Tinseltown's Unlikely Revolutionary
Published on 27th September 2021
Hollywood Animal by Joe Eszterhas is available on Borrowbox.
The 80s, a decade when erstwhile hippies drank the neo-liberal Kool-Aid and began asset-stripping, out-sourcing and wheeling and dealing for Manhattan Chase and Lehman Brothers, brought to end the post war consensus and heralded in an era of bodacious selfishness and excessive consumption.
Hollywood played the part of ideological adjunct to Reaganomics by churning out public service/Big Government bashing films such as Ghostbusters (1984), Die Hard (1988) and Home Alone (1990), and anti-Communist movies Red Dawn (1984), Top Gun (1986) and Rambo III (1988). Market driven policies led to a permanent attack on veritable institutions - iconoclasm was in vogue if it meant earning money at someone else’s expense.
An unintended consequence of the fetishism of the filthy lucre was the unlikely rise in the Hollywood power hierarchy of the screenwriter. Often seen as being somewhere below the status of key grip and somewhat higher than Best Boy in the echelons of the production of a film, the woes of the screenwriter in Hollywood is often told in films such as In A Lonely Place (1950), Sunset Boulevard (1950), Barton Fink (1991), and Mank (2020).
Hollywood producers and executives treated the screenwriter as an indentured servant until a hirsute Hungarian started making a whole lot of Chicken Mole for Hollywood. As described in Hollywood Animal, Joe Eszterhas changed the dynamic of the relationship between producer and screenwriter. This change in relationship status would not have been possible without Eszterhas writing the screenplays for some of the best and more importantly, some the biggest grossing movie screenplays of the 80’s.
Arguably the greatest thriller of the 80’s, Jagged Edge (1985), portrays an America obsessed with extreme violence, sex and money. What sets it apart is it’s impeccable casting - Jeff Bridges, all laconic charm and effortless charisma (‘The Dude’ if he was a Republican); Glenn Close, intelligent, vulnerable, kick-ass shoulder pads, and fighting the odds in the male dominated milieu of the law; and Robert Loggia as the roughly hewn and cynical Private Eye (a homage to Jack Warden’s role in The Verdict). Whilst it is adroitly directed by Richard Marquand (The Return of the Jedi), it is the script by Joe Eszterhas that turns Jagged Edge from a Pit Pony into a Thoroughbred.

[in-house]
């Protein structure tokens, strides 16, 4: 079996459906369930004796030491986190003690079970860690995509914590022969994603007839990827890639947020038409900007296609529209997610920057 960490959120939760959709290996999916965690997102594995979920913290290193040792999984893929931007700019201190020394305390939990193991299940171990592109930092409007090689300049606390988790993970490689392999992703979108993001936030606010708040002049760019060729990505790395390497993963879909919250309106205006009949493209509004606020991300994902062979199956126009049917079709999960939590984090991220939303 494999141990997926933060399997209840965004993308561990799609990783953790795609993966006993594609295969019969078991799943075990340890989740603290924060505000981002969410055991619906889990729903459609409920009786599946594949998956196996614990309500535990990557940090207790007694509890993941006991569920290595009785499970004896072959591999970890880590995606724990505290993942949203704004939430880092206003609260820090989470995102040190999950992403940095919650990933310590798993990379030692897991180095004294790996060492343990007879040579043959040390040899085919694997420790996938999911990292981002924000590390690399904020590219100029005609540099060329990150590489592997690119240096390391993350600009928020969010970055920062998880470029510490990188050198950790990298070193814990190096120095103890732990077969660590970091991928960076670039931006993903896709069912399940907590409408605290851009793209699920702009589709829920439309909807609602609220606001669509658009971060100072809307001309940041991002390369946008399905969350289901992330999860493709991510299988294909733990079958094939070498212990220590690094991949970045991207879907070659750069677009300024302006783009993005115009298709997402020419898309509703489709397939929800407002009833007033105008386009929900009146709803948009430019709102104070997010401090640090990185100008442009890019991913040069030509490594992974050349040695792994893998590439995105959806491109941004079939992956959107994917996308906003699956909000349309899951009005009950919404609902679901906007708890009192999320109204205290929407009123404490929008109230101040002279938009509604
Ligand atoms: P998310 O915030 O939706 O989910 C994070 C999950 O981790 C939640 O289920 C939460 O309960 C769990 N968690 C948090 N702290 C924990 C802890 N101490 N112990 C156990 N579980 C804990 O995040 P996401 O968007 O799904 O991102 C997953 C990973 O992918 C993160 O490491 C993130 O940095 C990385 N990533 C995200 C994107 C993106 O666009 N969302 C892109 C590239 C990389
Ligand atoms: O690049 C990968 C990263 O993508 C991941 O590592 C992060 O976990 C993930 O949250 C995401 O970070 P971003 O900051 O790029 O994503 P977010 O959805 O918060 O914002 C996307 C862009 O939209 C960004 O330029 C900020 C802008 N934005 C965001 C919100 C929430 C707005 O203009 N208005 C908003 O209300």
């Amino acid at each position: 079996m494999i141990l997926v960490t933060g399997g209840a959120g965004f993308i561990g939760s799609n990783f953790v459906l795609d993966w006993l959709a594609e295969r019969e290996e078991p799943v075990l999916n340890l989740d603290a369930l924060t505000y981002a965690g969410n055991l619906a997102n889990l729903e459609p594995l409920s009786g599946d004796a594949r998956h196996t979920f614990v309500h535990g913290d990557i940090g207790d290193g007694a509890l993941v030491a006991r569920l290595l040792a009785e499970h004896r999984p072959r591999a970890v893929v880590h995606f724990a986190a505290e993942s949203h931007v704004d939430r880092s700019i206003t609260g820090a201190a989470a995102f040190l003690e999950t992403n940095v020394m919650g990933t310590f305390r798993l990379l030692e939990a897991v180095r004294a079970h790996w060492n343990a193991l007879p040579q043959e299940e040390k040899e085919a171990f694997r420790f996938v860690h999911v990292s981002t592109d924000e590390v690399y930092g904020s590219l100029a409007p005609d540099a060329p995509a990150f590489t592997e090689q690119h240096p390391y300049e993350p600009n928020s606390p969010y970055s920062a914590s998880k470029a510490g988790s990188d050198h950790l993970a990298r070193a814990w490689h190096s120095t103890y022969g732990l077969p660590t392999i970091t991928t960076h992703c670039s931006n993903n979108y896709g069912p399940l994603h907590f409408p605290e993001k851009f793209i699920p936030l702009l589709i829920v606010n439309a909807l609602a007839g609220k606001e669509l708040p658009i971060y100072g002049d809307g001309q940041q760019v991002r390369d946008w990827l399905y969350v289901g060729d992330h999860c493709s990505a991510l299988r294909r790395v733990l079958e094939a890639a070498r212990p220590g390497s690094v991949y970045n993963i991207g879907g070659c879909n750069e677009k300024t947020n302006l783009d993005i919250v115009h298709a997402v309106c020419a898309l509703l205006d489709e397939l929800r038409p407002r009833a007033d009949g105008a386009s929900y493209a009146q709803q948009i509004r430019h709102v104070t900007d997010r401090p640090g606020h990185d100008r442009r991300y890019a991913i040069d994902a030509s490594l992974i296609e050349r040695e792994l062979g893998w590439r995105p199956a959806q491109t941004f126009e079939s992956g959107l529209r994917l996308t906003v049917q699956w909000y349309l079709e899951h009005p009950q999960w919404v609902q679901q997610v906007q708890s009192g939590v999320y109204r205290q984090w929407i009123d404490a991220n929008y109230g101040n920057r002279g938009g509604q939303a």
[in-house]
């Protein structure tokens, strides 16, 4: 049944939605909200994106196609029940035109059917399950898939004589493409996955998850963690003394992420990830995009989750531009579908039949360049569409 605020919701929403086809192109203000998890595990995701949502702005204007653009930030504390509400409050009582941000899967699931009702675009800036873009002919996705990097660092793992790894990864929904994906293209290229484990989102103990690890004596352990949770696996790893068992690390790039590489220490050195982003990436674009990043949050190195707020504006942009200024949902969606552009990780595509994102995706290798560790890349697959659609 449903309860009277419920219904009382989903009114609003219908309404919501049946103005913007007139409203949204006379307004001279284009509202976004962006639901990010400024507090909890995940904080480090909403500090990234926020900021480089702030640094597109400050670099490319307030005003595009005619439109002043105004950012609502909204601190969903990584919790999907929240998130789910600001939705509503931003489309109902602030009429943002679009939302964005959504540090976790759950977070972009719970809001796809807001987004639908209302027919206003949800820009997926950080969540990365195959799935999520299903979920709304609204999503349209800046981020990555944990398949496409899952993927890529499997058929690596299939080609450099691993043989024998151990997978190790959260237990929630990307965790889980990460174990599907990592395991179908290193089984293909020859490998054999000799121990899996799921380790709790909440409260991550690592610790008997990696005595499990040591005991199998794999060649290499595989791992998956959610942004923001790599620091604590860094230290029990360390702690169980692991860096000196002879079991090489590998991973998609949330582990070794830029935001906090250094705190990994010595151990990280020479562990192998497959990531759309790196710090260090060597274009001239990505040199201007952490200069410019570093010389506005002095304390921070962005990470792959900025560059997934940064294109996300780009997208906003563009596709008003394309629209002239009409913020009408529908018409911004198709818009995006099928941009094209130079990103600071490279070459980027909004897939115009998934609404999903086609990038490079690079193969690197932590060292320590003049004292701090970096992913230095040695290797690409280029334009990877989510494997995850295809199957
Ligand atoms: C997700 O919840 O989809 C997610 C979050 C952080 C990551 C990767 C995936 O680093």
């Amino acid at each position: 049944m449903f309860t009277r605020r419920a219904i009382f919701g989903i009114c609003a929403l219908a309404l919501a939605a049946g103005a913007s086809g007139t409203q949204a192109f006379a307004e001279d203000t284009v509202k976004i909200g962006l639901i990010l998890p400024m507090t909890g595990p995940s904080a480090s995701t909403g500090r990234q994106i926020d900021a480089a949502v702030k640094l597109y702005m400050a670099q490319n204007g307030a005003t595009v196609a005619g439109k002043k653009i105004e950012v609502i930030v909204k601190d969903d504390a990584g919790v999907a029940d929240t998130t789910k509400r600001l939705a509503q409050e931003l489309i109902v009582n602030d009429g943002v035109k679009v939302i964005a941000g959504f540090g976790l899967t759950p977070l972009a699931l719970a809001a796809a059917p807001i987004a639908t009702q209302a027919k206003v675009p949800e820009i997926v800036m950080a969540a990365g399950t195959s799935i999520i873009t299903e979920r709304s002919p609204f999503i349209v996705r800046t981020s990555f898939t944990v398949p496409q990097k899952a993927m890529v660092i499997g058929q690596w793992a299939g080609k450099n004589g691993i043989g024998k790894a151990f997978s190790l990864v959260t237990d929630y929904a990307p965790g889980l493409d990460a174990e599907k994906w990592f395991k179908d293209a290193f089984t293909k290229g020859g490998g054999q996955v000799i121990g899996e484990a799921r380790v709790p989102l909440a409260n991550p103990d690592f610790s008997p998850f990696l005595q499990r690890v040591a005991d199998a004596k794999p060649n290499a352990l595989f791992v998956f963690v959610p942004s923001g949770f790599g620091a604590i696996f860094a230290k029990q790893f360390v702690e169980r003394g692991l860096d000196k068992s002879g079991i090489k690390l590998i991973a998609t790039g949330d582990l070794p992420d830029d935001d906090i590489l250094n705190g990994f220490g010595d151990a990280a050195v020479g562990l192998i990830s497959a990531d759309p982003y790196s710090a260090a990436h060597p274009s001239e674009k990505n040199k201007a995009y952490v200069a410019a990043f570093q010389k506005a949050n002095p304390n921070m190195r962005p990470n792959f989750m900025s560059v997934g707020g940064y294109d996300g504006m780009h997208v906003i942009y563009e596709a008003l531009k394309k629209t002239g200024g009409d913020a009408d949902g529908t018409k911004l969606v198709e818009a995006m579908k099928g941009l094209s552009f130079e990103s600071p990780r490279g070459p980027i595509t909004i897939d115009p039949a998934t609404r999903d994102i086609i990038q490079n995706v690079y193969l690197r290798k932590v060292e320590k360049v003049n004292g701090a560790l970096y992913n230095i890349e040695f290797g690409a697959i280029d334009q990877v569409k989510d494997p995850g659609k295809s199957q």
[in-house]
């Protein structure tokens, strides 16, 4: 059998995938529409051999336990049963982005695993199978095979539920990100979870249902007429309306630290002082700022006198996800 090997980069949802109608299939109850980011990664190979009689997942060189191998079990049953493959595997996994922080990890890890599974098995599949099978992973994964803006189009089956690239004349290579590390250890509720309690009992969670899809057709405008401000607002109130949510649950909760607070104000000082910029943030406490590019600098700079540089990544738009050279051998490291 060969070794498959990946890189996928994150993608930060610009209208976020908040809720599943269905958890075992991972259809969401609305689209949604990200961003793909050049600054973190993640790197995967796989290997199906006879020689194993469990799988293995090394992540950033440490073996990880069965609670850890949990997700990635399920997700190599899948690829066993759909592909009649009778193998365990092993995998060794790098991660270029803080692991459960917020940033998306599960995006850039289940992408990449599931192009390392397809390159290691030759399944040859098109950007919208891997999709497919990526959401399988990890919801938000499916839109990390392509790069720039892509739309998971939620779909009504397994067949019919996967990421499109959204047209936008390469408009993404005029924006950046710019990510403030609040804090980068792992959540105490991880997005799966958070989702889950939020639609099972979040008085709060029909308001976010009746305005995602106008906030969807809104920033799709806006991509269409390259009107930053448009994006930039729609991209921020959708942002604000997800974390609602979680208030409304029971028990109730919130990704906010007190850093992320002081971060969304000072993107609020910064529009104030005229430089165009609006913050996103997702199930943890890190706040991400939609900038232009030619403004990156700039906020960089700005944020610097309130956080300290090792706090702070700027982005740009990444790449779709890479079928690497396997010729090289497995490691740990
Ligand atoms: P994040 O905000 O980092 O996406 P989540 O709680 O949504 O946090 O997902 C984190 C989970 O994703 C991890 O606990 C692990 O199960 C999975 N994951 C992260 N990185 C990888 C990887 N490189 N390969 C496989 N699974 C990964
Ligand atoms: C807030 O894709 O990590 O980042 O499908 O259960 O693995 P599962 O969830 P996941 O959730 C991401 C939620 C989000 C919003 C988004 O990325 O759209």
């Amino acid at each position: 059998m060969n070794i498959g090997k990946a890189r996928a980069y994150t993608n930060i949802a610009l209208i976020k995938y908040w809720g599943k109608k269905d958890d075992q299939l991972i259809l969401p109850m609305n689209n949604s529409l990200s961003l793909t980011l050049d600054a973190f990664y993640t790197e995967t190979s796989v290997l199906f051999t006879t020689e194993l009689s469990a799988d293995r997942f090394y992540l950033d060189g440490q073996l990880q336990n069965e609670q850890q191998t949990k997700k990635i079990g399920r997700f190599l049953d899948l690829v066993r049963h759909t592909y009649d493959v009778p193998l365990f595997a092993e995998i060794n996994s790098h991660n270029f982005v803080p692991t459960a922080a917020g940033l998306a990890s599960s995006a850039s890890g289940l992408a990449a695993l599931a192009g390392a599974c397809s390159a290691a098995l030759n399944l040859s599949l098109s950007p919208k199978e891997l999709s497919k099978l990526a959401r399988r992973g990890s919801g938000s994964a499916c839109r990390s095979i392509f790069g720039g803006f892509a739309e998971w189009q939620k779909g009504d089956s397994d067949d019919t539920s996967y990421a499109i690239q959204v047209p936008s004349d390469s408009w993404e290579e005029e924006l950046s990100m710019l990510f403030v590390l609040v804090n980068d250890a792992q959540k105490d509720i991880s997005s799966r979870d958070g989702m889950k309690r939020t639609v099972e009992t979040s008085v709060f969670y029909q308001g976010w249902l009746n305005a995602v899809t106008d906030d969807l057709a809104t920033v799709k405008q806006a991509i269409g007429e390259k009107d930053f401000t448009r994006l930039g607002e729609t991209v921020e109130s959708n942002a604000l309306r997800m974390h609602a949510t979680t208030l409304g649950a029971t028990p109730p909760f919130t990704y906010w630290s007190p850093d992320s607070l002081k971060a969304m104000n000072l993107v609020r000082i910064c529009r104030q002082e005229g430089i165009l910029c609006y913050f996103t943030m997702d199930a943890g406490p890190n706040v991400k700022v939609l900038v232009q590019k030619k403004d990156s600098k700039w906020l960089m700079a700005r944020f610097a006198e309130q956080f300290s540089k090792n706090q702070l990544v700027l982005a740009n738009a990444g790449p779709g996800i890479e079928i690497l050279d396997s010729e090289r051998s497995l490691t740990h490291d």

The film opens with the bravado and disturbing murder of Jack’s (Bridges) rich socialite wife - he is immediately suspected - the motive: greed. He looks like he is bang to rights until he hires the compromised, yet ambitious and canny lawyer, Teddy (Close). Inevitably, Teddy falls for Jack’s magnetism - does this colour Teddy’s sound legal judgement? These tropes appear in many of Eszterhas' scripts, especially the box office behemoth Basic Instinct (1992); the movie opens with a stylistic, yet maximal violent murder; the suspect is attractive and dangerously charismatic; the investigator falls under their malevolent mojo.
After writing the scripts for F.I.S.T. (1978), Flashdance (1983), Blue Thunder (1983), and Basic Instinct, Eszterhas commanded up to $3 million per screenplay. His work was brash and like the man himself, they were big and on the whole, not at all subtle. In an industry where writer’s were seen as second class citizens and paid accordingly, Eszterhas transformed the means of production for screenwriters until his Waterloo, Showgirls (1995). In his ribald and revealing autobiography American Animal ,he describes how he would routinely intimidate Hollywood producers and moneymen by bringing a hunting knife to meetings (apropos of Jagged Edge?) .This book, much like his screenplays, reeks of machismo.
The Monetarist and Conservative orthodoxy prevailing in Hollywood in the 1980’s made mainstream film scripts countering these dogmatic nostroms difficult to produce, unless you were the one man cash cow, Joe Eszterhas. Eszterhas teamed up with the arch critic of American foreign policy, left-wing director Costa-Gravas (Z (1969), Missing (1982)) to make Betrayed (1988), exploring the support of White Supremacy in small town and rural America, and the beautiful Music Box (1989), concerning itself with how perceived respectability disguise far-right attitudes to Race and The Holocaust. The dialogue between the peerless Jessica Lange and Armin Muller-Stahl proves there is more to Joe Eszterhas than ultra-violence and Sharon Stone’s vagina.
Borrow more DVDs : Ghostbusters, Die Hard, Home Alone, Red Dawn, Top Gun, Rambo III, In A Lonely Place, Sunset Boulevard, Barton Fink, Mank, Jagged Edge, The Verdict, The Return Of The Jedi, Basic Instinct, F.I.S.T., Flashdance, Showgirls, Z, and Missing.
Submitted by Tom in Drumcondra Library.